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You know politics stinks when stink bugs are an escape
Tom Purcell
Tom Purcell

I’d rather focus on stink bugs. 

The political season is at a fever pitch. Anger at those who disagree with others’ political views, the result of increasing polarization, is rampant.  

I don’t have the stomach for what our politics and public discourse have become.  

So I focus on stink bugs.  

The brown marmorated stink bug, increasingly common in Pittsburgh, originated in east Asia. 

The first documented U.S. stink bug was collected in Allentown, Pa., in September 1998 after likely hitching a ride on a shipping container. 

Prehistoric-looking and persistent, the creature takes any opportunity to sneak into our homes each fall to survive winter’s cold - and boy, does it stink. 

Just as I turn on a good movie and flip back my recliner to escape all things political, I see one of those buggers crawling along my crown molding - puzzled at how it got there. 

Then my heart sinks.  

According to Prevention, when threatened, a stink bug sprays a smelly fluid up to several inches toward me as I struggle to get it into a bottle.  

I loathe that smell - almost as much as I loathe modern politics, which has begun to stink even worse. 

Just after capturing my latest stinky invader the other night, I watched “The Social Dilemma” on Netflix.  

It argues that social media platforms are damaging our society - and our politics - by deploying powerful computer algorithms that monitor our online usage patterns to better understand our likes and dislikes, so they can hold our attention and keep us logged in.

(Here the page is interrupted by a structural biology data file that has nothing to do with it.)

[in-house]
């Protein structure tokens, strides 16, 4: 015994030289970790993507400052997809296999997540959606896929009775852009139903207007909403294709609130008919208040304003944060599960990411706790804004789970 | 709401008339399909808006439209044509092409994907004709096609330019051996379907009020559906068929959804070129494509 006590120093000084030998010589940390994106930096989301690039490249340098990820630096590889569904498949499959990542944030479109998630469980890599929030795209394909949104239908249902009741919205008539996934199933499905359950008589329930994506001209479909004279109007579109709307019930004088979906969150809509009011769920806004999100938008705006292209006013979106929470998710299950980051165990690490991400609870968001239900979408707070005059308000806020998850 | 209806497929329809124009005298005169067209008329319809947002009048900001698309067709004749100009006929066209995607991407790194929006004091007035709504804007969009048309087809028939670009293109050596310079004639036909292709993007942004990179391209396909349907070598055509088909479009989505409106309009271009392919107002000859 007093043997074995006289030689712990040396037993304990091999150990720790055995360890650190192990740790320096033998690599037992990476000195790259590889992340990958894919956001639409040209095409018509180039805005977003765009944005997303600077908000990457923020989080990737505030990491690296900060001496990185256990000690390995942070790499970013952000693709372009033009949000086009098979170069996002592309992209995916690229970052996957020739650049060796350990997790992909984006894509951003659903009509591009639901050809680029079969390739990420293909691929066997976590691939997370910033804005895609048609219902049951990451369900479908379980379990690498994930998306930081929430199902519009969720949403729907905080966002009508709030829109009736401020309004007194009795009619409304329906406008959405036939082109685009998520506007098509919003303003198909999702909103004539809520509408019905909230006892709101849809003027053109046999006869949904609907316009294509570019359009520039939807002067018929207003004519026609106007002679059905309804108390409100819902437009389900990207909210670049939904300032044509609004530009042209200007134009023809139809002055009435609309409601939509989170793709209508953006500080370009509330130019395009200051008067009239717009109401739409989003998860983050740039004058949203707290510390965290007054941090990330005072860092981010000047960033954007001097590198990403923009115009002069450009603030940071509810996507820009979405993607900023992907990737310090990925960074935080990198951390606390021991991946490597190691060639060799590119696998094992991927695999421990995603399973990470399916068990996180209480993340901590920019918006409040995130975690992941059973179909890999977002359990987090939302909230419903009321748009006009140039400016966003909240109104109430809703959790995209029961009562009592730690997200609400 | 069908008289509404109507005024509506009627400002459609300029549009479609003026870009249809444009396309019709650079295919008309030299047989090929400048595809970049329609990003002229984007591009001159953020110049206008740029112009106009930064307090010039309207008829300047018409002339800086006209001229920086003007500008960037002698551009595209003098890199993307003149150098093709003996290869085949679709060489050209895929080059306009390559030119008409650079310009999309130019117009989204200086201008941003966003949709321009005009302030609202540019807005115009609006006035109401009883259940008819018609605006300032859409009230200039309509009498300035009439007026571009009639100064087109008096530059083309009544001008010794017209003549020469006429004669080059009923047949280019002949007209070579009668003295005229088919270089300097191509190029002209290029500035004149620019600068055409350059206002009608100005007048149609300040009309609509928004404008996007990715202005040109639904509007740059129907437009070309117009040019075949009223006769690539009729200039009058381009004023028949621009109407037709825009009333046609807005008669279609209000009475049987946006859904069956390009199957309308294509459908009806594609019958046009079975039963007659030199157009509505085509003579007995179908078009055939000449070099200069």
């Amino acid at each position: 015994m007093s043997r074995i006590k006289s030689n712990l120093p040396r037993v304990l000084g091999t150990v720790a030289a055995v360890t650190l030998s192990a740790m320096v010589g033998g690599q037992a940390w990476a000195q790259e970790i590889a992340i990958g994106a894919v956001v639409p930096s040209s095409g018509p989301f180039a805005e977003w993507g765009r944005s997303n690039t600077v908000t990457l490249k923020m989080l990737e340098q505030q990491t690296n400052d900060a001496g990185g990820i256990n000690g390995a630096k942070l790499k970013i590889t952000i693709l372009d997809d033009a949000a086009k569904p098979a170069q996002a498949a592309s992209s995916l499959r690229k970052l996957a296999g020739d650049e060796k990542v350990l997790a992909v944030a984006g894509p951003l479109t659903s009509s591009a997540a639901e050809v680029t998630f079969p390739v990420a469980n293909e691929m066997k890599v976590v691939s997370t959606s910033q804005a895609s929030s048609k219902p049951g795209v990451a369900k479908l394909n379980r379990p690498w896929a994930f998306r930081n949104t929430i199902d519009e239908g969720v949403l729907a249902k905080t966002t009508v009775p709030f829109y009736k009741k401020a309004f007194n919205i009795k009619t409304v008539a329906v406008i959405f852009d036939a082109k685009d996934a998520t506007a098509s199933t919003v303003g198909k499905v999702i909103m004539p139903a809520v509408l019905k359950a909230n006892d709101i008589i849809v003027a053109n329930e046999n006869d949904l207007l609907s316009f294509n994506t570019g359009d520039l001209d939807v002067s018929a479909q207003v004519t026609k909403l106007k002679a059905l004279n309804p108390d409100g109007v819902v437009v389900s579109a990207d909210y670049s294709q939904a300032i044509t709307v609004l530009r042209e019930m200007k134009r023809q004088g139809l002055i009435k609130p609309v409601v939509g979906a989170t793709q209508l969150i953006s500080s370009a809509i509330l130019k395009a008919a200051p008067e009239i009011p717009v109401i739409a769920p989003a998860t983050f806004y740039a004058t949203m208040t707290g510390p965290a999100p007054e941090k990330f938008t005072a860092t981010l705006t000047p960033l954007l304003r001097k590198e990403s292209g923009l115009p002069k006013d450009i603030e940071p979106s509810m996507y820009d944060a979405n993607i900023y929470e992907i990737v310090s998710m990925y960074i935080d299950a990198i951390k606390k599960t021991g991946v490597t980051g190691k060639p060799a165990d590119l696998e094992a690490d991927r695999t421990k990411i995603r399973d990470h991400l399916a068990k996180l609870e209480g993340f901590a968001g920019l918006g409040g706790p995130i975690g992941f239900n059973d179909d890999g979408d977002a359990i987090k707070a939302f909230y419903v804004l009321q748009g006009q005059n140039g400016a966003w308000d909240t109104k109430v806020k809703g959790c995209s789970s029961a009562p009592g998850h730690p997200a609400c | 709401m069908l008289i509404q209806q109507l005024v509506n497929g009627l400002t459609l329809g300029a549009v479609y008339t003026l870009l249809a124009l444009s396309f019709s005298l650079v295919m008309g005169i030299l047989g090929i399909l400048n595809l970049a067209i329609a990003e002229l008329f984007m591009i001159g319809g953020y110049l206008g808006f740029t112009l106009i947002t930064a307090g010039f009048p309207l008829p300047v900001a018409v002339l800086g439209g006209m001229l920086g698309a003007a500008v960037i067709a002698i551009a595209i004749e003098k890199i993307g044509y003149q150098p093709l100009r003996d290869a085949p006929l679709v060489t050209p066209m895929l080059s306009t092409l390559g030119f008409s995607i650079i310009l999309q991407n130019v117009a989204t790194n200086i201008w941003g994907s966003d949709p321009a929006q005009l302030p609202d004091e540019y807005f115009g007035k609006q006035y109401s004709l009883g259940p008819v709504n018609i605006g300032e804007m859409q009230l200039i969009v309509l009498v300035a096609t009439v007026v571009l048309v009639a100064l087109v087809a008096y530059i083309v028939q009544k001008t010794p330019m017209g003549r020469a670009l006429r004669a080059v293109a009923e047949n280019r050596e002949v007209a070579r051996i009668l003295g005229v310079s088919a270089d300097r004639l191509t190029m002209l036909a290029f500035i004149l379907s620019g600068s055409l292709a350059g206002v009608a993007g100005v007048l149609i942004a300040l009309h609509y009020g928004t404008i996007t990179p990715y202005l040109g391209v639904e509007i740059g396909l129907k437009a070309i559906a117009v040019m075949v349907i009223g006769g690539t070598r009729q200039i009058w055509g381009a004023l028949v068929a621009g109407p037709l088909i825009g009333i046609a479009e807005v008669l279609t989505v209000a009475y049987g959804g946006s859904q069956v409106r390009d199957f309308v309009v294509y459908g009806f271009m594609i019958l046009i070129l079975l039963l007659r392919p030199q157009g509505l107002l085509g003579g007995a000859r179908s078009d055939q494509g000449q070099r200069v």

The more we use these platforms, the more they know about us - and the more ads these platforms can sell for us to click, generating billions of dollars. 

These platforms are designed to be addictive - to give us a dopamine hit when someone “likes” something we posted - so that we spend as much time as possible online, generating revenue by clicking on ads.  

But it’s more than that. Social media platforms have the power to not only predict our behavior, but to shape and manipulate it - by feeding us content and friends customized to our unique likes and needs, which we find agreeable and validating.  

If you have liberal views, liberal content will pop up in your news feed. If you have conservative views, conservative content will display. If you have conspiracy views, left or right, guess what you’ll see in your news feed. 

Is it any wonder that fewer people are able to distinguish between bogus theories and legitimate news - and that more people discredit legitimate news as bogus theories? 

If your primary information source is social media, it’s no wonder if you think those with opposing views are wrong-headed or even evil. This endless feedback cycle, designed to exploit you for profit, contributes to our increasing polarization, poisoning our political process and resulting in violence in our streets.  

I lack the stomach for all the angst brought on by the closing of our minds, which is getting us nowhere and harming our country, politics and every last one of us.  

My primary escape these days is preoccupying myself with the stink bugs that keep sneaking into my house. 

Tom Purcell is a Pittsburgh Tribune-Review humor columnist. Send comments to Tom at